Guest Post: On Being Part of a Project

I’m on vacation! Ehile I’m away, I thought it would be fun to hear from some of the products of this search firsthand. Here, my new friend Taylor reflects on being my last, but certainly not my least, girl date.

Final friend-date #52 here! I’d be lying if I said I wasn’t more than a little proud to hold that title and to be contributing to Rachel’s beloved blog while she’s out exploring the world.

Rachel’s suggestion for us “new friend guest bloggers” was to reflect on the experience of her approaching us as a way of seeing things from the eyes of the potential BFF. If you’re up on your MWFSeekingBFF facts, you’ll remember me as the non-Christmas-sweater-wearing girl Rachel met back in December. I, the inappropriately dressed guest starving for a job lead; she, the bubbly soon-to-be debut author looking for her final friend date and some long-awaited publishing chitchat. Helping ourselves to jungle juice next to a beer pong table, we instantly hit it off. She was hilarious, insightful and had the charm of orphan Annie, not to mention pitch-perfect sarcasm to match mine: It was a platonic match made in heaven. So when she asked me to dinner the next day, I didn’t know Rachel was courting me for the project…I figured she just wanted to pick my brain about the book world and maybe meet a new friend.

After helping me get an interview with her company (and then later helping me get the job), Rachel and I gradually became work buddies. She’d keep me up to speed with her manuscript progress and book publishing worries, and I, in turn, would look to her for dating advice, work gossip and Entertainment Weekly-related banter. {Editor’s Note: This is the second reference to EW in these guest posts. Recognizing the problem is the first step…} When I realized that our dinner date was part of her whole search for a BFF, I admittedly was a little taken aback. I wanted to think that she wanted to have dinner with me…for me. But the more I thought about it, I realized she was killing two birds with one stone. Would she really make me her last-but-not-least friend-date if she genuinely thought I was a weirdo and didn’t hope that maybe we could at least be new friends, if not, dare I say it, best friends?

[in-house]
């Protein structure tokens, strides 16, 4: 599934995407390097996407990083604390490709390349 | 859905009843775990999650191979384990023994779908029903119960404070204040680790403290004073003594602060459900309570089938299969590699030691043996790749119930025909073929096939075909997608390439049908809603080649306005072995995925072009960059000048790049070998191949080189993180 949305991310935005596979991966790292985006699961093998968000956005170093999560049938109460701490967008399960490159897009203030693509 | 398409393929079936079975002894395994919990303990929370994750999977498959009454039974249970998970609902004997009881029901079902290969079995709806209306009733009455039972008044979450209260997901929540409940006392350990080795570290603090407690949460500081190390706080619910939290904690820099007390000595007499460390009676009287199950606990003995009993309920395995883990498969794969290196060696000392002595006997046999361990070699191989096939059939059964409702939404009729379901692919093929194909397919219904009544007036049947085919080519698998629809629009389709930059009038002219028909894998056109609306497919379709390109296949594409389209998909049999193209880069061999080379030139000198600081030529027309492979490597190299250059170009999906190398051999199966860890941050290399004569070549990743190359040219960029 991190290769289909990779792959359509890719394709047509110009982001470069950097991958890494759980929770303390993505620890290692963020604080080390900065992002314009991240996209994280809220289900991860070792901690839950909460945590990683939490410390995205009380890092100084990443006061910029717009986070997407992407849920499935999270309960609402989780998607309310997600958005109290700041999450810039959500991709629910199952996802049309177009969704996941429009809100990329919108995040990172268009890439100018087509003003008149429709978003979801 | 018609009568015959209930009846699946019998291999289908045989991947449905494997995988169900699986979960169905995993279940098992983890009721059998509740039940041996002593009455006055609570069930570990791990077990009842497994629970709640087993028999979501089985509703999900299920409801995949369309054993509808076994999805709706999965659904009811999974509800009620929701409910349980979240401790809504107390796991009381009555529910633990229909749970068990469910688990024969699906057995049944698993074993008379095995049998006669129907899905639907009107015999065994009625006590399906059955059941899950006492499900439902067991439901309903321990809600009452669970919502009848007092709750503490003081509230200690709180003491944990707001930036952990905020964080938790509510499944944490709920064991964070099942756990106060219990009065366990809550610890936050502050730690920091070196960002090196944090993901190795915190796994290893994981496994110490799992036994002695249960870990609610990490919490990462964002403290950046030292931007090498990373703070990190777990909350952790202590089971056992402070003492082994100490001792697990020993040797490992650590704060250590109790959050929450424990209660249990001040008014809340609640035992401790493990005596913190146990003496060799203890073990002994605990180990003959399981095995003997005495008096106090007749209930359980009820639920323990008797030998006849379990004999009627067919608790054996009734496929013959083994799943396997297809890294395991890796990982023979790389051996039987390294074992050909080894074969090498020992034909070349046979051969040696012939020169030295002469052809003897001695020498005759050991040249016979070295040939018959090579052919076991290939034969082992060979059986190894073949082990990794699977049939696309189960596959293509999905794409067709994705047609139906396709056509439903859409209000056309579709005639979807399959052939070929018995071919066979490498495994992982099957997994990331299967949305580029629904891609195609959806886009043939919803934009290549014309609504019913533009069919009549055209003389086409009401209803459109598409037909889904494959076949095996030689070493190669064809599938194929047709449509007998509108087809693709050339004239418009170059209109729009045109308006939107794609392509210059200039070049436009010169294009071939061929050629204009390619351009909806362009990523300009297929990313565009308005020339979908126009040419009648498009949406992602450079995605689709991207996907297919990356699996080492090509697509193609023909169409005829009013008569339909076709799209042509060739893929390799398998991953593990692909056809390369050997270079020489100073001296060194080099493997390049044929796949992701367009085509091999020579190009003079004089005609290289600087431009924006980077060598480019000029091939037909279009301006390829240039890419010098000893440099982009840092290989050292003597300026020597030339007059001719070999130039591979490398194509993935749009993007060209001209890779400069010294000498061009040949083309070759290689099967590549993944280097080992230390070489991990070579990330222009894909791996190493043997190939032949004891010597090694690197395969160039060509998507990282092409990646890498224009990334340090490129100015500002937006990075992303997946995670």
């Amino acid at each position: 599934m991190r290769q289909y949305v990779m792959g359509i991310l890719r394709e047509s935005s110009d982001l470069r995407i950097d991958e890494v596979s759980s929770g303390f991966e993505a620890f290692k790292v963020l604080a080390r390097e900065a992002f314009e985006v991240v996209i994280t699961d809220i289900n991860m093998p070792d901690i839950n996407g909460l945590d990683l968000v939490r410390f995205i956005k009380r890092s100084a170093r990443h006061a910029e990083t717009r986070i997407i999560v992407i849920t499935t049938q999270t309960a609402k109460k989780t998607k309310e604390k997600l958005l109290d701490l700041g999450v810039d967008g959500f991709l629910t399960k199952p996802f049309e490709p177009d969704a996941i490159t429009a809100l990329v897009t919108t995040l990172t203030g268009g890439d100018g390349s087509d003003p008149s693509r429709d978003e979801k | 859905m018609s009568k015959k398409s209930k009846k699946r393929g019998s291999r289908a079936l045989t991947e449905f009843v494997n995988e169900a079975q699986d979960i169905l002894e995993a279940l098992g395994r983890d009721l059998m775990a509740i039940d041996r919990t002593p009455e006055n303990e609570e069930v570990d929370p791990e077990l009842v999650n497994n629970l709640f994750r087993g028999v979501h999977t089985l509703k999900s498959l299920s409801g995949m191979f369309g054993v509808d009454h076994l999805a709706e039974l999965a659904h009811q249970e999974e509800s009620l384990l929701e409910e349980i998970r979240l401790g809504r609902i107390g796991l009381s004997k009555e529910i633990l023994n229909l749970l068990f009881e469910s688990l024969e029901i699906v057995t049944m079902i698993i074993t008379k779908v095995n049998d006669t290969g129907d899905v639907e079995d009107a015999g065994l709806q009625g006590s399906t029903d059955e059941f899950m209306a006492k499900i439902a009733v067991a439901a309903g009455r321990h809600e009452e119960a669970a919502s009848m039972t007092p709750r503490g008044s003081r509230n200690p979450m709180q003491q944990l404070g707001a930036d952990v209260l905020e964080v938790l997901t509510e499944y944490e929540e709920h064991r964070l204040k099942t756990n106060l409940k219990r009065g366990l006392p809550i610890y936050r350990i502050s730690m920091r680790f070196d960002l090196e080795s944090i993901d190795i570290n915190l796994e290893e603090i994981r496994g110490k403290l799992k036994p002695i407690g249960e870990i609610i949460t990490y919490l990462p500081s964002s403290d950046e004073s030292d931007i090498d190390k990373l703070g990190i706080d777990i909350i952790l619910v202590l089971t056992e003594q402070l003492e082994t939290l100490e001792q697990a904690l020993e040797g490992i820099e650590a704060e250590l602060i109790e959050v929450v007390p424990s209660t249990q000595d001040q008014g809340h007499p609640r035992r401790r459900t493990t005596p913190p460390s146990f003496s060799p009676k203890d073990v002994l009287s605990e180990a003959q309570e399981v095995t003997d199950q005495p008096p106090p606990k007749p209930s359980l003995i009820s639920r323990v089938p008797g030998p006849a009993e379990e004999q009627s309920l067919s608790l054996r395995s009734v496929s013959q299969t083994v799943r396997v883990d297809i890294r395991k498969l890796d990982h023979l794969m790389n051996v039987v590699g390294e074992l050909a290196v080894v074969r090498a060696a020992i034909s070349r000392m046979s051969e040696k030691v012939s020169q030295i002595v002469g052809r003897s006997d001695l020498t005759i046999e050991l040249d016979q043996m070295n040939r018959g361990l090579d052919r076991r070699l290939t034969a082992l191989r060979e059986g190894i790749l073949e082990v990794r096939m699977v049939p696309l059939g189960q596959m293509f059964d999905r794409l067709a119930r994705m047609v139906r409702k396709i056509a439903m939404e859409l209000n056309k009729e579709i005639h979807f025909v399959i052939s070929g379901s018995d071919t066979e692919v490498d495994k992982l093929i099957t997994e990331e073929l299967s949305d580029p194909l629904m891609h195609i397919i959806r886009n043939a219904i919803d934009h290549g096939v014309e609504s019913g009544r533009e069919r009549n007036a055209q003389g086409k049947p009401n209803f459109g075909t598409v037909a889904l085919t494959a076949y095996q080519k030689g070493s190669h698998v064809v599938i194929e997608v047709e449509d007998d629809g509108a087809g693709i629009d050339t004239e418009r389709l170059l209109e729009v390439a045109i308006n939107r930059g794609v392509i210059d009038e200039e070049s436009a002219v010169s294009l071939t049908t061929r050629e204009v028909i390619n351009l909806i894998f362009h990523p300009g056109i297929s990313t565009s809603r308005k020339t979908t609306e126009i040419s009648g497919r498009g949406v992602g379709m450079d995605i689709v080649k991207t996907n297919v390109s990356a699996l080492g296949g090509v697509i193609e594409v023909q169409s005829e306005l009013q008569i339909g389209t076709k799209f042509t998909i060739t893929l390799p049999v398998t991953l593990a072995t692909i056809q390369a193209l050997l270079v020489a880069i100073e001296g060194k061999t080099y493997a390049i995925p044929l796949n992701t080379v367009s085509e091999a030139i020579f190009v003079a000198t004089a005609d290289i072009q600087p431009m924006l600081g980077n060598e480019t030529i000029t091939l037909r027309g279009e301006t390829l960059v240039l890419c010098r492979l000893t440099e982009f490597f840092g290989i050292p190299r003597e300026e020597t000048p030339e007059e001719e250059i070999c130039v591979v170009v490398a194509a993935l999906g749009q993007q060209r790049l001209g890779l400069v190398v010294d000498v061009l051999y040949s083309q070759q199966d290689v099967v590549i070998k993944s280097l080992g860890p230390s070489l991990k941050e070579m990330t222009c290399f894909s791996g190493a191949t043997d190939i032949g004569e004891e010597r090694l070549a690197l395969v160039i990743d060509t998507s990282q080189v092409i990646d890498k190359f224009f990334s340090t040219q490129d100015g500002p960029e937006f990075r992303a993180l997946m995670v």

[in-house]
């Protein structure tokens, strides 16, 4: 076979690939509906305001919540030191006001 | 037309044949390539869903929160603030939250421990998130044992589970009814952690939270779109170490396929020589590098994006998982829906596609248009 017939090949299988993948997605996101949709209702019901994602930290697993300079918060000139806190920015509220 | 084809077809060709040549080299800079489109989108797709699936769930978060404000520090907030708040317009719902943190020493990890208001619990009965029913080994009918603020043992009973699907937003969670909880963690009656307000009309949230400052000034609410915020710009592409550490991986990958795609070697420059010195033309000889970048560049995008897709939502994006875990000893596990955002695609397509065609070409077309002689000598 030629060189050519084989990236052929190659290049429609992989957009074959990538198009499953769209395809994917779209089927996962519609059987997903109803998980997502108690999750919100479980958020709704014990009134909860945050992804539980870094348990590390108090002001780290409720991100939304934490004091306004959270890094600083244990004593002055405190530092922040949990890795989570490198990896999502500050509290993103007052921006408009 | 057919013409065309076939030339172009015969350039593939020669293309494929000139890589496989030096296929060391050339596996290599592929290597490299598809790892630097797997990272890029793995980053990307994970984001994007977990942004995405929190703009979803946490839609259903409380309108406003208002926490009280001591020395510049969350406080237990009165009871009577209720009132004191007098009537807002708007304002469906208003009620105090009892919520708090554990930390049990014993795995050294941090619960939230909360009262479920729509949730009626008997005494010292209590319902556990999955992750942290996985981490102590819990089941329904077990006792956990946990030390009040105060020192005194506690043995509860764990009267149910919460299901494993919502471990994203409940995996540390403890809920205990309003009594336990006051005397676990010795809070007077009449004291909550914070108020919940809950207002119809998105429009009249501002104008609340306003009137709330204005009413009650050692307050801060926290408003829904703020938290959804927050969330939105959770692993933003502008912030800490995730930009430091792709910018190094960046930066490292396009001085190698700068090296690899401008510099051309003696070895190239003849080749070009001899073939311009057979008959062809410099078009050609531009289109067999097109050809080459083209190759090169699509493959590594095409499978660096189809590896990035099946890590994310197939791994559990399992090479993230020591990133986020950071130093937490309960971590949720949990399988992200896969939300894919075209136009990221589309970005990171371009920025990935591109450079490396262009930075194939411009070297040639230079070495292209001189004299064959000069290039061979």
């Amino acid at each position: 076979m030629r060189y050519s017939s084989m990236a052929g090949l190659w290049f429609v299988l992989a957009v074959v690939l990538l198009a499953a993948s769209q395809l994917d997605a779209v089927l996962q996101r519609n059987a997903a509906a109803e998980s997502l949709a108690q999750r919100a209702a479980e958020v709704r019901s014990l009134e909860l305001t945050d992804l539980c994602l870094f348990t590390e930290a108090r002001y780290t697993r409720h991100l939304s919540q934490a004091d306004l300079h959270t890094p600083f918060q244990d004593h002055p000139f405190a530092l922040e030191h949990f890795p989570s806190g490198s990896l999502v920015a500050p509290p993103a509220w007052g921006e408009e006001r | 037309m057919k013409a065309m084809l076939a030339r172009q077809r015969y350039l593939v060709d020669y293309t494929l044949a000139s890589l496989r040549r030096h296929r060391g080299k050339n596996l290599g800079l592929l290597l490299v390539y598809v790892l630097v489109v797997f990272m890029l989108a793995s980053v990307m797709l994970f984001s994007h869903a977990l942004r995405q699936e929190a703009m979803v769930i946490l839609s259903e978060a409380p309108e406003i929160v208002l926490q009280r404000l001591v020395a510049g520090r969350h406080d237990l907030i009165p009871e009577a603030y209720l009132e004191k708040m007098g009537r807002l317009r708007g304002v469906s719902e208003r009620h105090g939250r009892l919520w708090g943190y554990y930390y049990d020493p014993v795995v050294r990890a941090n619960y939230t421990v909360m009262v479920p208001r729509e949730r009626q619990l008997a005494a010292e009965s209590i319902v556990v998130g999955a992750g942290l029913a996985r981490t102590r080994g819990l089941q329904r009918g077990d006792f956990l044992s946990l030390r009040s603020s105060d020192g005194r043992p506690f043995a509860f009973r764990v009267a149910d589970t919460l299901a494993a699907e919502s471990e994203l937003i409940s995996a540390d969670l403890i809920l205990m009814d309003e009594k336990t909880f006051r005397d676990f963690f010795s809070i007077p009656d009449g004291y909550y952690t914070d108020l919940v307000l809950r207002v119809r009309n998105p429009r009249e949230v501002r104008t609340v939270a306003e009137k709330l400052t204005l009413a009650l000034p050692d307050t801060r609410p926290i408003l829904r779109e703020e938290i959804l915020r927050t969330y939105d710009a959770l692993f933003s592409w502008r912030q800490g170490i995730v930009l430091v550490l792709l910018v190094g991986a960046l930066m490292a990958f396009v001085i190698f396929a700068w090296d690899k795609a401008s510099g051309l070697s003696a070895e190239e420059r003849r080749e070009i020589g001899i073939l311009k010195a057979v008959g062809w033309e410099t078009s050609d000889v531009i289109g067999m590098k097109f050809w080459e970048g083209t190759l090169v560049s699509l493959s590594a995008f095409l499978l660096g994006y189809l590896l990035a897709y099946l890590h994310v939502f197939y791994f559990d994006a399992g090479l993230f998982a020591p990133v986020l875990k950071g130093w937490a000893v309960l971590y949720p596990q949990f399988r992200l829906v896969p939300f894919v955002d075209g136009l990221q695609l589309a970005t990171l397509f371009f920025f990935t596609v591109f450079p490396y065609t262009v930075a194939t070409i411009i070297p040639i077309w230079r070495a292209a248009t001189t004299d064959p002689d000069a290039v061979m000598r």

The net-net of the situation is that—whatever her motive—I’m glad Rachel made a concerted effort to befriend me. As someone who’s admittedly shy in new social situations, I probably wouldn’t have reached out to Rachel after the party. I thought she was equal parts funny, witty and adorable, but our encounter was brief(ish), and she seemed to know everyone (I only knew our one mutual friend); it wouldn’t have been in my character to go out on a limb and ask for her number, as much as I would have beat myself up for it after the fact.

So, what have we learned? Whether you’re on a year-long search to find the perfect friend or are simply open to expanding your friend circle when the right person comes along, you can’t lose anything by putting yourself out there and asking for a potential new friend’s digits. What’s the worst that can happen?

There are so many factors that go into finding that one perfect BFF—it’s so much like dating—and sometimes it’s a matter of luck and timing. If it’s meant to be, it’ll be. Even though we don’t work together anymore, we still make time to see each other and catch up. And I think I speak for both of us when I say we couldn’t be happier to call each other new friends, even if we’re not {Editors note: yet?} best friends.


Filed under The Search

3 responses to “Guest Post: On Being Part of a Project

  1. I can imagine feeling as if things were maybe a little cheapened by the fact that it wasn’t actually serendipity that had made our friendship so special/happen so well. On the other hand, I guess I would also be thrilled that I was the last in a long line of friend dates – I mean, isn’t there something special about the last (maybe almost as special as the first)?

  2. cindy

    I was a little turned off when I read that that this blog and the 52 dates were part of a book proposal. I had originally thought that the book ideal evolved organically from the experience and that it was a spontaneous culmination not a business deal.

  3. Did the book deal come first or the adventure? I’m curious. Either way , I loved reading about the experiences here.

    It’s also great to hear from the story from the other perspective.

Leave a Reply

Fill in your details below or click an icon to log in: Logo

You are commenting using your account. Log Out /  Change )

Facebook photo

You are commenting using your Facebook account. Log Out /  Change )

Connecting to %s